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Distinct patterns of genetic variation at low-recombining genomic regions represent haplotype structureuse asterix (*) to get italics
Jun Ishigohoka, Karen Bascón-Cardozo, Andrea Bours, Janina Fuß, Arang Rhie, Jacquelyn Mountcastle, Bettina Haase, William Chow, Joanna Collins, Kerstin Howe, Marcela Uliano-Silva, Olivier Fedrigo, Erich D. Jarvis, Javier Pérez-Tris, Juan Carlos Illera, Miriam LiedvogelPlease use the format "First name initials family name" as in "Marie S. Curie, Niels H. D. Bohr, Albert Einstein, John R. R. Tolkien, Donna T. Strickland"
<p>Genetic variation of the entire genome represents population structure, yet individual loci can show distinct patterns. Such deviations identified through genome scans have often been attributed to effects of selection instead of randomness. This interpretation assumes that long enough genomic intervals average out randomness in underlying genealogies, which represent local genetic ancestries. However, an alternative explanation to distinct patterns has not been fully addressed: too few genealogies to average out the effect of randomness. Specifically, distinct patterns of genetic variation may be due to reduced local recombination rate, which reduces the number of genealogies in a genomic window. Here, we associate distinct patterns of local genetic variation with reduced recombination rates in a songbird, the Eurasian blackcap (*Sylvia atricapilla*), using genome sequences and recombination maps. We find that distinct patterns of local genetic variation reflect haplotype structure at low-recombining regions either shared in most populations or found only in a few populations. At the former species-wide low-recombining regions, genetic variation depicts conspicuous haplotypes segregating in multiple populations. At the latter population-specific low-recombining regions, genetic variation represents variance among cryptic haplotypes within the low-recombining populations. With simulations, we confirm that these distinct patterns of haplotype structure evolve due to reduced recombination rate, on which the effects of selection can be overlaid. Our results highlight that distinct patterns of genetic variation can emerge through evolution of reduced local recombination rate. Recombination landscape as an evolvable trait therefore plays an important role determining the heterogeneous distribution of genetic variation along the genome.</p> should fill this box only if you chose 'All or part of the results presented in this preprint are based on data'. URL must start with http:// or https:// should fill this box only if you chose 'Scripts were used to obtain or analyze the results'. URL must start with http:// or https:// should fill this box only if you chose 'Codes have been used in this study'. URL must start with http:// or https://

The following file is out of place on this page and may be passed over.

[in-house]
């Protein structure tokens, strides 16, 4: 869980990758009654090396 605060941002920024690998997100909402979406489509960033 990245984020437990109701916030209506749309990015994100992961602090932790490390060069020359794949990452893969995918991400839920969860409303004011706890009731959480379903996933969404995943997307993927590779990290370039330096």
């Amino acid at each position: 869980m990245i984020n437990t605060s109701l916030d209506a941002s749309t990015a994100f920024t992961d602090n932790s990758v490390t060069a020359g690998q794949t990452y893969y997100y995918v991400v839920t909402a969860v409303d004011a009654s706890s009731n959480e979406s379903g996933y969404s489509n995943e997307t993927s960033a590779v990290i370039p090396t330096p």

recombination landscape, genome scan, local PCA, songbird
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Genome Evolution, Molecular Evolution, Population Genetics / Genomics
Claire Mérot (, Sean Stankowski (, Hopi Hoekstra (, Helena Malmström (, Reto Burri (, Bret Payseur (, Zach Gompert (, Ulrich Knief ( No need for them to be recommenders of PCIEvolBiol. Please do not suggest reviewers for whom there might be a conflict of interest. Reviewers are not allowed to review preprints written by close colleagues (with whom they have published in the last four years, with whom they have received joint funding in the last four years, or with whom they are currently writing a manuscript, or submitting a grant proposal), or by family members, friends, or anyone for whom bias might affect the nature of the review - see the code of conduct
e.g. John Doe []
2023-10-13 11:58:47
Matteo Fumagalli